Newscasts

PNS Daily Newscast - April 28, 2017 


In focus on our rundown today: President Trump says he’ll “renegotiate” NAFTA rather than pull out; Texas groups oppose Congress’ second try at a health care bill; and wildlife takes over a Florida school.

Daily Newscasts

Public News Service - CT: Health Issues

Limiting access to homecare services would force some seniors into expensive nursing homes. (geralt/Pixabay)

HARTFORD, Conn. – Advocates for seniors say Gov. Dannel Malloy's proposed budget would put Connecticut seniors at risk. According to AARP, the governor's budget would erode seniors' access to vital programs, affecting everything from prescription drugs to home health care. Claudio Gualtieri,

About 85 percent of Connecticut students ride buses to public schools, which exposes them to greater levels of air pollution. (School Bus Central/Wikimedia Commons)

HARTFORD, Conn. – Environmentalists want Connecticut to use some of the money from the Volkswagen settlement to help children in low-income communities affected by air pollution. The state will be getting almost $51 million from the car maker's $20 billion settlement for deliberately cheating

Under the American Health Care Act, health-insurance premiums for older Americans would increase sharply. (Rhoda Baer/Wikimedia Commons)

HARTFORD, Conn. – Advocates for seniors in Connecticut say older Americans would end up paying much more for insurance under the Republicans' proposed health-care law. The Congressional Budget Office analysis of the plan, released Monday, says there would be winners and losers. A single, 21-

Subsidies for infant, toddler and preschool child care helps low-income families stay employed. (Fairfax County/flickr.com)

NEW HAVEN, Conn. – About 3,000 families are already on the wait list for Care 4 Kids, Connecticut's state childcare subsidy, and that number is going up. According to a new report from Connecticut Voices for Children, when the program serving low-income families hit a $33 million budget shortf

The EPA is scheduled to update regulations for copper and lead in drinking water this year. (Meir Roth/Pexels)

HARTFORD, Conn. – Environmental advocates say a new executive order issued by President Trump threatens clean air and water safeguards and puts communities at risk. It's called the Presidential Executive Order on Reducing Regulation and Controlling Regulatory Costs. But according to Martin Ha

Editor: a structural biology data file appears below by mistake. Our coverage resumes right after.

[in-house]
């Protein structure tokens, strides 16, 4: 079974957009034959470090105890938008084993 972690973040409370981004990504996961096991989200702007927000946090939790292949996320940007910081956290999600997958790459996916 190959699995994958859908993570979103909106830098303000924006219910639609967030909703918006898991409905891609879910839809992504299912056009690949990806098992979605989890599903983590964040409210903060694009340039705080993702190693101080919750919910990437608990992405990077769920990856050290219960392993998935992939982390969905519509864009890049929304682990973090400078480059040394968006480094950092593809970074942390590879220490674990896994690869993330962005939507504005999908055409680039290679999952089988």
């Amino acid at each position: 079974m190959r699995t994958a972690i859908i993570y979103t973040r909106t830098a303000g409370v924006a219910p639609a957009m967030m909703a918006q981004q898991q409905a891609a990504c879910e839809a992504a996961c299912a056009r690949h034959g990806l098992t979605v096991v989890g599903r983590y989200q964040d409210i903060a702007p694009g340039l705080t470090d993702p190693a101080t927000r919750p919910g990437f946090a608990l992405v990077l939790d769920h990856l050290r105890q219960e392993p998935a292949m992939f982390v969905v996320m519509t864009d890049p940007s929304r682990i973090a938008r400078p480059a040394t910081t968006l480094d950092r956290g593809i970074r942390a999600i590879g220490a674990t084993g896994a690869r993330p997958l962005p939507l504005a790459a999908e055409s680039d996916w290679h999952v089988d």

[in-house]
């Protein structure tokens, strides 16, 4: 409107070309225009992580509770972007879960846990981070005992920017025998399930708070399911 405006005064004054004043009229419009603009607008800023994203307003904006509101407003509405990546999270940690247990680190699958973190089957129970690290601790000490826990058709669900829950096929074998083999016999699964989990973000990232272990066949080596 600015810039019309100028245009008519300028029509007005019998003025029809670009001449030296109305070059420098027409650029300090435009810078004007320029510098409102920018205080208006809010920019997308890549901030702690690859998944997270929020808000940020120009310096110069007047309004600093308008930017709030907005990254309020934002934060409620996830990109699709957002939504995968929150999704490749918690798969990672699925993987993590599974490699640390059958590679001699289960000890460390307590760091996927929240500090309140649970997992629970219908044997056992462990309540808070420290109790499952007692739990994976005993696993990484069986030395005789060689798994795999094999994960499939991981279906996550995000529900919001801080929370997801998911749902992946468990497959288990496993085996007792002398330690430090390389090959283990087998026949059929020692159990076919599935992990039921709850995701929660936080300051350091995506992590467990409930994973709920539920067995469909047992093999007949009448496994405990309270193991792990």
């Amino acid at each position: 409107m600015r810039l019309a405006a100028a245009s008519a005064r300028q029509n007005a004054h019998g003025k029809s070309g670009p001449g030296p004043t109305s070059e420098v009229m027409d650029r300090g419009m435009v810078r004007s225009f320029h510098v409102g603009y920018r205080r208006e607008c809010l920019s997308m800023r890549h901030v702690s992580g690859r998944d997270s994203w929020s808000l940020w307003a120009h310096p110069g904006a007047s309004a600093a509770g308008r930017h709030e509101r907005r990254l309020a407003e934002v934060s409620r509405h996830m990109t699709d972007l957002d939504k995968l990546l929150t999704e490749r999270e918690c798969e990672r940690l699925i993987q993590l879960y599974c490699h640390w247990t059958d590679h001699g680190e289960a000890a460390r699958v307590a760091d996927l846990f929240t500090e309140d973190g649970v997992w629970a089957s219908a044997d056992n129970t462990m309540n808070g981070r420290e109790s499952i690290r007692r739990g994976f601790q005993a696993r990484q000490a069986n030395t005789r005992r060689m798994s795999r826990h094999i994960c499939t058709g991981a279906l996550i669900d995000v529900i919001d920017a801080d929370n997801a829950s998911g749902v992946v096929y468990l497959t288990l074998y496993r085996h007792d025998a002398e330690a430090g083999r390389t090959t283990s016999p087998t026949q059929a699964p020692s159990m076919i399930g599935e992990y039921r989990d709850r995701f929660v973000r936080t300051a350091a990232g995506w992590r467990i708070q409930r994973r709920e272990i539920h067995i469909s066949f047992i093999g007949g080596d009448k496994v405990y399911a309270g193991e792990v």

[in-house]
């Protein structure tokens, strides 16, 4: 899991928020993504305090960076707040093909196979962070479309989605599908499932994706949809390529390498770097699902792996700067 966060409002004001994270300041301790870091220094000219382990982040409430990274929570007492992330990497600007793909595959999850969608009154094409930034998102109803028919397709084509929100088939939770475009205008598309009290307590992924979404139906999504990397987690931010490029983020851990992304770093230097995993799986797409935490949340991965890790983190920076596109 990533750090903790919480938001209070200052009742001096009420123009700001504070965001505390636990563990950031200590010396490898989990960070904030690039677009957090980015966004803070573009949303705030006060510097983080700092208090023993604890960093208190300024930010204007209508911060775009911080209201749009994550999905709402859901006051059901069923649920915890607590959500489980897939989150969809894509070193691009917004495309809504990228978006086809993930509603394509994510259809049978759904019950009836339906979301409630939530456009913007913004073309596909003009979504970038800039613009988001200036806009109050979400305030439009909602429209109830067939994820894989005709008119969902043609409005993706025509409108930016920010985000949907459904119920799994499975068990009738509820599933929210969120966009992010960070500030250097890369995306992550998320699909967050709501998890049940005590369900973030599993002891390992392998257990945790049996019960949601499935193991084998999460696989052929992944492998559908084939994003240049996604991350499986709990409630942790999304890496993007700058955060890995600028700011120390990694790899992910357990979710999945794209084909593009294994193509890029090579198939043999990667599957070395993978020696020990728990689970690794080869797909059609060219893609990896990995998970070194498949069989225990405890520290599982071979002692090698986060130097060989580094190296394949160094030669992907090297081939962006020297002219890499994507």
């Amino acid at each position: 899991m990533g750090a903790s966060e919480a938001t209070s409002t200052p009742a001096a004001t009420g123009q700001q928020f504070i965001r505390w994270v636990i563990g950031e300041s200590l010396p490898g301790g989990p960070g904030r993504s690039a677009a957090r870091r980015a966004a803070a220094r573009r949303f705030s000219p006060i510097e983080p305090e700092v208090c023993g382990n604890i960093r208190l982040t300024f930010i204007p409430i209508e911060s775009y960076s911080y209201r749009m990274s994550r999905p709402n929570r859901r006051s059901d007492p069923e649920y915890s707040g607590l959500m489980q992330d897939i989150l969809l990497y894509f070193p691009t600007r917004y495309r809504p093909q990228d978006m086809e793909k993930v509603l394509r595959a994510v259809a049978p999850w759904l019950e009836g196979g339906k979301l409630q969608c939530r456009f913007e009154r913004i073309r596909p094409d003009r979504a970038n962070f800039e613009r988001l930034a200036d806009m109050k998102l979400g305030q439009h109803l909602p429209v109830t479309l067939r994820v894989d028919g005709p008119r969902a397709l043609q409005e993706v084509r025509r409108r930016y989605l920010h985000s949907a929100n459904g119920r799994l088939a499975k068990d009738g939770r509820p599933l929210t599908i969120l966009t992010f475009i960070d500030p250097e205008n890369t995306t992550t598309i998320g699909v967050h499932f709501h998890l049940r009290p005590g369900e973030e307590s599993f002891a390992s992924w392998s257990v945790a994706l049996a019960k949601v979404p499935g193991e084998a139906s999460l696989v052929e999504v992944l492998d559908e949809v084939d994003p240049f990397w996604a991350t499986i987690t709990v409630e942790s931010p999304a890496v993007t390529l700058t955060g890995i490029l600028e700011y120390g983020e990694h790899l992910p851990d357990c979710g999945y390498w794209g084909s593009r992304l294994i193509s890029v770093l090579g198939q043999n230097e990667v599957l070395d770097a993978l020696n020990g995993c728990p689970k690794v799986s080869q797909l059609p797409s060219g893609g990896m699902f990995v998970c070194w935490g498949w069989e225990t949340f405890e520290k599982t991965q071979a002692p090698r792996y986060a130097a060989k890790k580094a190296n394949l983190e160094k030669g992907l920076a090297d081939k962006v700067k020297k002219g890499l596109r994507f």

Under a consent decree approved in 2000, General Electric agreed to clean up PCBs in the Housatonic River.  (John Phelan/Wikimedia Commons)

LITCHFIELD, Conn. – The Environmental Protection Agency has rejected General Electric's objections to a plan to remove PCBs from the Housatonic River. The EPA's $613 million plan calls for sediment to be dredged from the river south of Pittsfield, Massachusetts, where GE dumped the PCBs into

In 2014, there were 2,000 arrests in Connecticut for violations of court orders in intimate partner relationships. (Rusty Frank/Wikimedia Commons)

HARTFORD, Conn. – The latest numbers show domestic violence is still a deadly problem in Connecticut, but there's hope that a new law may help curb the violence. A new report from the Connecticut Coalition Against Domestic Violence said 231 people, mostly women, have died in intimate partner h

Many people with developmental disabilities have spent their entire lives in the same group home, so changes proposed by the state are bound to be challenging. (NCVO London/Flickr)

HARTFORD, Conn. – The Connecticut Department of Developmental Services (DDS) says privatizing group homes for people with developmental disabilities will save millions of dollars - but will residents of these homes pay a price? DDS announced on Tuesday that it plans to privatize 30 group home

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